8. Does your microscope have an oil immersion objective?  What is its power?
      This lens will be used rarely, if at all, in this course.
  6. Coarse-adjustment knob: Knob used to bring object into approximate focus; used only with low-power objective.
  7. Fine-adjustment knob: Knob used to bring object into final focus.
  8. Diaphragm or diaphragm control lever: Controls amount of illumination used to view the object.
  9. Light source: An attached lamp that directs a beam of light up through the object.
  10. Base: The flat surface of the microscope that rests on the table.
  11. Stage: Holds and supports microscope slides.
  12. Mechanical stage: A moveable stage that aids in the accurate positioning of the slide.
  13. Does your microscope have a mechanical stage?
  14. Mechanical stage control knobs: Two knobs that are usually located below the stage.  One knob controls forward/reverse movement, and the other controls right/left movement.

Total Magnification

Total magnification is calculated by multiplying the magnification of the ocular lens (eyepiece) by the magnification of the objective lens.

Microscope Parts data table

Eyepiece magnifying power:  
Scanning objective power: Total magnification:
Low-power objective power: Total magnification:
High-power objective power: Total magnification:
Oil immersion objective power: Total magnification:

Focusing the Microscope

Lowest Power

  1. Turn the nosepiece so that the lowest power lens is in straight alignment over the stage.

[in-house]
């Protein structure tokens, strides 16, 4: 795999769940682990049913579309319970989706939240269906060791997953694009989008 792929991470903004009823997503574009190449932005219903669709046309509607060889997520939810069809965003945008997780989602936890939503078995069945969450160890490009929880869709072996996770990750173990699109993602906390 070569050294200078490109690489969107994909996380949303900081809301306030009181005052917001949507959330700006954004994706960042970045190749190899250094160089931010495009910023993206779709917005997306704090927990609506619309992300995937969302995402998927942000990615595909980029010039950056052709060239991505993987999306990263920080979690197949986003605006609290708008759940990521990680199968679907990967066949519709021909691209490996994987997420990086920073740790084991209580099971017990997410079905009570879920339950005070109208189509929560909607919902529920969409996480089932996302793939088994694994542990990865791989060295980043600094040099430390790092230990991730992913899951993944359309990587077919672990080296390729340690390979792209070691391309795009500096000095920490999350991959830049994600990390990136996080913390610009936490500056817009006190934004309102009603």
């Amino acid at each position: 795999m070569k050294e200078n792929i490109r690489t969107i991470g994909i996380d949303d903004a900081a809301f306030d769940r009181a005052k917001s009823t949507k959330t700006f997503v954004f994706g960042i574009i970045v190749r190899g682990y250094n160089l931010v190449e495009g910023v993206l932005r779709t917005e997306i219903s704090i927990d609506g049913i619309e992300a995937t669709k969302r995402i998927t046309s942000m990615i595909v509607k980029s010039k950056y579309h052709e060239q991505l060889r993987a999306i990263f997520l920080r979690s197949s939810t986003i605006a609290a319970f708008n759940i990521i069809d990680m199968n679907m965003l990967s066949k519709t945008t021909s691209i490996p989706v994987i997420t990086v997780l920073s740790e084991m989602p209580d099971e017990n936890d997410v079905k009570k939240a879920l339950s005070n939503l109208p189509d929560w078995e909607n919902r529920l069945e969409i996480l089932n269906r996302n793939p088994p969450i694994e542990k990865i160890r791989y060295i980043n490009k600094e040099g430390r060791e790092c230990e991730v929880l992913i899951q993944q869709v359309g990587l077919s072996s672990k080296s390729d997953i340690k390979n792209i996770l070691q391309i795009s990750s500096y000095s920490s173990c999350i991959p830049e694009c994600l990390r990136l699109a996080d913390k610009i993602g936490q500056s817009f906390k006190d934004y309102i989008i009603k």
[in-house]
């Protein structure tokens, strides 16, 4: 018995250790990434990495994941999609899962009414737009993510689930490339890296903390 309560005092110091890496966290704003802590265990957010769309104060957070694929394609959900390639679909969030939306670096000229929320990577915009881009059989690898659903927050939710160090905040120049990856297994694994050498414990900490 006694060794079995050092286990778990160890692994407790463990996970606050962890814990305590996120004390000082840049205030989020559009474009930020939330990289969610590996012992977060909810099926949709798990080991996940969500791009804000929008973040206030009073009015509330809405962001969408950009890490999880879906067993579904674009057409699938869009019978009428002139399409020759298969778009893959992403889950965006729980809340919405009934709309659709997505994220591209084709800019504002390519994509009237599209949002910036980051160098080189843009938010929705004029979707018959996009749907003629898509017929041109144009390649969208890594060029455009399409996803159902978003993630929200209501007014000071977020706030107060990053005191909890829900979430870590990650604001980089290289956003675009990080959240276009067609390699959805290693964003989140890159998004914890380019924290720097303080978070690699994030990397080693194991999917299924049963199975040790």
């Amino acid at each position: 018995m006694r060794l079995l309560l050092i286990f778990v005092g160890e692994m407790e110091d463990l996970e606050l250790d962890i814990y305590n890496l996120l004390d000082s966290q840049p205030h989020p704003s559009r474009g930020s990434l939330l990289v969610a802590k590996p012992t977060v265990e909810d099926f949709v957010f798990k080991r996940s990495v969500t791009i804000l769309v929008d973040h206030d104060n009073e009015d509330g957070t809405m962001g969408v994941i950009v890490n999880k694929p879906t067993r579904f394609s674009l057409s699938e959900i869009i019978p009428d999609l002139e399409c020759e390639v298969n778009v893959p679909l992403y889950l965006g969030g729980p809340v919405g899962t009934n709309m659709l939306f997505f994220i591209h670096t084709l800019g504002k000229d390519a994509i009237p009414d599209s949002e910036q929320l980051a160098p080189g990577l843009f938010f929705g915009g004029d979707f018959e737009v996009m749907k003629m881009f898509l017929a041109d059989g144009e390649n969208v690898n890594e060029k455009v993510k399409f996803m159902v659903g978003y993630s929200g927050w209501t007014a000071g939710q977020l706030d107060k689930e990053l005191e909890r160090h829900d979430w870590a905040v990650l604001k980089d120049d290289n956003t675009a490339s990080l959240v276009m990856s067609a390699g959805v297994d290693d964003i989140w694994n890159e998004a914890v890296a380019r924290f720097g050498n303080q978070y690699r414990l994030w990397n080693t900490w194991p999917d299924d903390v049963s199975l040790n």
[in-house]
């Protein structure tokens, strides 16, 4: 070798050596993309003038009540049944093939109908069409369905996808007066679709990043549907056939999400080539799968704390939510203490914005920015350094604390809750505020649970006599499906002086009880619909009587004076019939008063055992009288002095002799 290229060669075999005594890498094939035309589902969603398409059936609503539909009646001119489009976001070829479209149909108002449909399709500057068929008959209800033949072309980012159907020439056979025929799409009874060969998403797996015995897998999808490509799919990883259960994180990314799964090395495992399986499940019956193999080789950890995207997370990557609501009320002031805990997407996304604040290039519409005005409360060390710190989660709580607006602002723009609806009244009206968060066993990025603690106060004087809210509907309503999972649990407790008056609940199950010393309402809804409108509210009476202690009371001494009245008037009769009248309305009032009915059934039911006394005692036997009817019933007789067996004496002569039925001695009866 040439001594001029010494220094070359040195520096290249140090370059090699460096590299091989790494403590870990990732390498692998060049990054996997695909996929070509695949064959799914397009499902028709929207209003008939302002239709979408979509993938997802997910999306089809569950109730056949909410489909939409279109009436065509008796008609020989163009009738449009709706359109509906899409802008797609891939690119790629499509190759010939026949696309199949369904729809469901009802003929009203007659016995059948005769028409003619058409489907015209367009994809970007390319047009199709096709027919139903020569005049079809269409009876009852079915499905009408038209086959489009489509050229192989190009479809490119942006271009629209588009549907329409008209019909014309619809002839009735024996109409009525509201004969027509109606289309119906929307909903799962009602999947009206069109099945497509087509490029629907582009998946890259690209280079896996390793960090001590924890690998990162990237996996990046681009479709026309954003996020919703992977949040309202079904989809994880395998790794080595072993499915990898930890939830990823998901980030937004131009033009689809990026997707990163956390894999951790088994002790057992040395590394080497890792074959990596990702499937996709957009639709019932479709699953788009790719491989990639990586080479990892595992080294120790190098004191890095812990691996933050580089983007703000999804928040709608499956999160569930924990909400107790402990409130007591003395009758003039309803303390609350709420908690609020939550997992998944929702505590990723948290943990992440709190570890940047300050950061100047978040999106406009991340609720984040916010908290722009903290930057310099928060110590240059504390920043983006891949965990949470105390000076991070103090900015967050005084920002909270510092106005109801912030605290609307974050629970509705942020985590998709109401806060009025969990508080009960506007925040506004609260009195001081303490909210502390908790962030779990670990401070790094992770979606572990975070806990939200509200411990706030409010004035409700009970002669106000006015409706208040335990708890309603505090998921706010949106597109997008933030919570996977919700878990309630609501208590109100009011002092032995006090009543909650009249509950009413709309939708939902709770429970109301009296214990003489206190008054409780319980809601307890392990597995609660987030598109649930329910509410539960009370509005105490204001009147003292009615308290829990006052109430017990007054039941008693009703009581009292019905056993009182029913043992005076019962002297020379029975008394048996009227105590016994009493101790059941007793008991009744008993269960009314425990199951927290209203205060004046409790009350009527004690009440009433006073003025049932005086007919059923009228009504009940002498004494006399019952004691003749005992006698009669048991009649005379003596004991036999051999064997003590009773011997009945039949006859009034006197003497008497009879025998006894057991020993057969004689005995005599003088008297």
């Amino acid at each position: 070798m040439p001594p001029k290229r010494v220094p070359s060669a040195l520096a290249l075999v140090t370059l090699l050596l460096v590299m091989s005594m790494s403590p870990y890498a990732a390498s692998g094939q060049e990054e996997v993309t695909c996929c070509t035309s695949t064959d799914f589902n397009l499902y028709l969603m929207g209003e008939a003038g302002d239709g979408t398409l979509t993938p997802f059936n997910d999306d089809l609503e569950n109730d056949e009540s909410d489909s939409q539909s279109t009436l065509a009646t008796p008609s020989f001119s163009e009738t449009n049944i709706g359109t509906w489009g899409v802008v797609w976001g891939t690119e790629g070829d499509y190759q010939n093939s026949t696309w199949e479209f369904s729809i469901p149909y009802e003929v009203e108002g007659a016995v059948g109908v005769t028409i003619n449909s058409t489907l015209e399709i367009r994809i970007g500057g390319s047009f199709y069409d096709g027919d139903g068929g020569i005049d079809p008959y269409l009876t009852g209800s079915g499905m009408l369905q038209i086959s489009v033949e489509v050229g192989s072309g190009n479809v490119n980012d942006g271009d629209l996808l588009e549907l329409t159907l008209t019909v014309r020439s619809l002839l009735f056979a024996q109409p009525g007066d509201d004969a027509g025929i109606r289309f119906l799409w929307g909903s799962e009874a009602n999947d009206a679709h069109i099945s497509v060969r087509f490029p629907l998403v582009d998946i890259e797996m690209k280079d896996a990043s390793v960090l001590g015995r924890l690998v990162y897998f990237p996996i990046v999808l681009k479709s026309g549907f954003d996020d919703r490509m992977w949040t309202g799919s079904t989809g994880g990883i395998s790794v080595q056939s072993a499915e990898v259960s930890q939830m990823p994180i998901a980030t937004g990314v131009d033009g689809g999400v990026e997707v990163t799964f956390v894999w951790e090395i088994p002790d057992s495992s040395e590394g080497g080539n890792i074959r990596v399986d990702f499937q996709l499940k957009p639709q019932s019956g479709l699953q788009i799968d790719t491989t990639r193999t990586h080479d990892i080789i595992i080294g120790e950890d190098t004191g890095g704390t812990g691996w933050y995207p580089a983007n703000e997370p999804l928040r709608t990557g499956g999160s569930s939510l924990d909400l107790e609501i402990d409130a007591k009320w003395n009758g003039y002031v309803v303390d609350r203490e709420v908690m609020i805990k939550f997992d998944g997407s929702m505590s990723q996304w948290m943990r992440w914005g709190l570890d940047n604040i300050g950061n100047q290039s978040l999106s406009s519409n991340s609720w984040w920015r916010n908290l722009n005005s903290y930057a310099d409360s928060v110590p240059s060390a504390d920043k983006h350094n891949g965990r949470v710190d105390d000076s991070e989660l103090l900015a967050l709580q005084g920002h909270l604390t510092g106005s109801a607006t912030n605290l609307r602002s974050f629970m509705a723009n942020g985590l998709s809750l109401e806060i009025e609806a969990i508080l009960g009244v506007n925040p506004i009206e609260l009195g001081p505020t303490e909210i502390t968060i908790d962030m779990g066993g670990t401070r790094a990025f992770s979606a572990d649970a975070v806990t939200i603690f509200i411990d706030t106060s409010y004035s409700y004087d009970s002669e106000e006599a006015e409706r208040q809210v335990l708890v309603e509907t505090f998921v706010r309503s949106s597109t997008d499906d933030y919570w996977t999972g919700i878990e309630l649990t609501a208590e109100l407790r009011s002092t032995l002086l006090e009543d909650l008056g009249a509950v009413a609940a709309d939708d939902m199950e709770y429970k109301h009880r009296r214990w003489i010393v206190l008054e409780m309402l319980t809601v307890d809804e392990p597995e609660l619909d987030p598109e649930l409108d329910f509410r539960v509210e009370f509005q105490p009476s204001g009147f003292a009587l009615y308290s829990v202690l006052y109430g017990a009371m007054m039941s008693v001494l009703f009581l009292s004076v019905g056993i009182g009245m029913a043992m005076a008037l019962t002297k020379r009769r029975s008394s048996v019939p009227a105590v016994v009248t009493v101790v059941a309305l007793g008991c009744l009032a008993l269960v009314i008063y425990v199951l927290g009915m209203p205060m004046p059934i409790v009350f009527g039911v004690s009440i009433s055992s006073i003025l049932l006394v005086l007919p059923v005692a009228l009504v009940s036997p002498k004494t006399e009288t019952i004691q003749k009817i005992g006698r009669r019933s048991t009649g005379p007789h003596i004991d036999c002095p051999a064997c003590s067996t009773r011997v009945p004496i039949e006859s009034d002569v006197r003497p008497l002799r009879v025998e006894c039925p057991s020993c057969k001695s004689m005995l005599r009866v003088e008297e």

2. Always begin focusing with the lowest power objective lens.
  3. With the coarse-adjustment knob, lower the stage until it stops.
  4. Place a slide of the letter e on the stage, and stabilize it with the clips (instructor will demonstrate if necessary).
  5. Again, be sure that the lowest power objective is in place.  Then, as you look from the side, decrease the distance between the stage and the tip of the objective lens until the lens comes to an automatic stop or is no closer than 3 mm above the slide.
  6. While looking into the eyepiece, rotate the diaphragm (or diaphragm lever) to give the maximum amount of light.
  7. Slowly increase the distance between the stage and the objective lens, using the coarse-adjustment knob, until the object - in this case the letter e - comes into view, or focus.
  8. Once the object is seen, you may need to adjust the amount of light.  To increase or decrease the contrast, rotate the diaphragm slightly.
  9. Use the fine-adjustment knob to sharpen the focus if necessary.
  10. Practice having both eyes open when looking through the eyepieces, as it greatly reduces eyestrain.

Exercise 1

  1. Draw the letter e as it appears on the slide (look from the side, not through the eyepieces).
  2. Draw the letter as it appears when you look through the eyepieces.
  3. Move the slide to the right.  Which way does the image appear to move?
This phenomenon is known as inversion.